If you’re a partner in a business, you may have come across a situation that gave you pause. In a given year, your tax returns may show that you owe more on partnership income than was distributed to you from the partnership in which you’re a partner. Why is this? The answer lies partnership taxation.
Unlike regular corporations, a partnership business structure is not subject to income tax. Instead, each partner is taxed on the partnership’s earnings — whether or not they’re distributed. Similarly, if a partnership has a loss, the loss is passed through to the partners. (However, various rules may prevent a partner from currently using his share of a partnership’s loss to offset other income.)
While a partnership isn’t subject to income tax, it’s treated as a separate entity for purposes of determining its income, gains, losses, deductions and credits. This makes it possible to pass through to partners their share of these items. Learn more about a pass through partnership.
A partnership must file an information return, which is IRS Form 1065. On Schedule K of Form 1065, the partnership separately identifies income, deductions, credits and other items. This is so that each partner can properly treat items that are subject to limits or other rules that could affect their correct treatment at the partner’s level. Examples of such items include capital gains and losses, interest expense on investment debts and charitable contributions. Each partner gets a Schedule K-1 showing his or her share of partnership items.
Basis and distribution rules ensure that partners aren’t taxed twice. A partner’s initial basis in his partnership interest increases by his share of partnership taxable income. The determination of a partnership interest varies, depending on how the interest was acquired. When that income is paid out to partners in cash, they aren’t taxed on the cash if they have sufficient basis. Instead, partners just reduce their basis by the amount of the distribution. If a cash distribution exceeds a partner’s basis, then the excess is taxed to the partner as a gain, which often is a capital gain.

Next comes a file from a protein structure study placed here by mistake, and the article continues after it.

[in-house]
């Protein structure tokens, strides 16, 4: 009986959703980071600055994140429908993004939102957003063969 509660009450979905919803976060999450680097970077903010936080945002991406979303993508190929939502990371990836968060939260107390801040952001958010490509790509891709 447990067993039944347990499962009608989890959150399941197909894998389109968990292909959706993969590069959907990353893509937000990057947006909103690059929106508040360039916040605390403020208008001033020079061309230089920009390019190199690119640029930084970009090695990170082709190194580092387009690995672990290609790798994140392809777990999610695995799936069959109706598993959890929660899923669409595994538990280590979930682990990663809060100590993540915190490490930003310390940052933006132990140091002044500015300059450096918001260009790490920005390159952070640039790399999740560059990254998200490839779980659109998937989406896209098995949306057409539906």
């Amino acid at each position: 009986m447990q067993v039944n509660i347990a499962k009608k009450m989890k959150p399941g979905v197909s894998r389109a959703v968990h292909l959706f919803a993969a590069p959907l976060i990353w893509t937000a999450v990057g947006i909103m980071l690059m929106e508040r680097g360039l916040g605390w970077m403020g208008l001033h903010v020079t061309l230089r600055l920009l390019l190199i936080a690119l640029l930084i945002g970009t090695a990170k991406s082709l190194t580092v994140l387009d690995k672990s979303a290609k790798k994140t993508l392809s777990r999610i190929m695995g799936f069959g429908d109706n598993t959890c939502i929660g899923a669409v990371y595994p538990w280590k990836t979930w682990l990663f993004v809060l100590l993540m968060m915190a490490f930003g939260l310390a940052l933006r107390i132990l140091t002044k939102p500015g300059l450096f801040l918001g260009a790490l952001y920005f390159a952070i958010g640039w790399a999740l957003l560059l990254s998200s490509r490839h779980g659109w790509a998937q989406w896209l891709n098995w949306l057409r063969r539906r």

Two individuals each contribute $10,000 to form a partnership. The partnership has $80,000 of taxable income in the first year, during which it makes no cash distributions to the two partners. Each of them reports $40,000 of taxable income from the partnership as shown on their K-1s. Each has a starting basis of $10,000, which increases by $40,000 to $50,000. In the second year, the partnership breaks even (has zero taxable income) and distributes $40,000 to each of the two partners. The distribution of cash to each partner is tax-free. Each of them, however, must reduce the basis in his partnership interest from $50,000 to $10,000.
The example and details above are an overview and, therefore, don’t cover all the rules of partnership taxation. For example, many other events require basis adjustments and there are a host of special rules covering non-cash distributions, distributions of securities, liquidating distributions and other matters.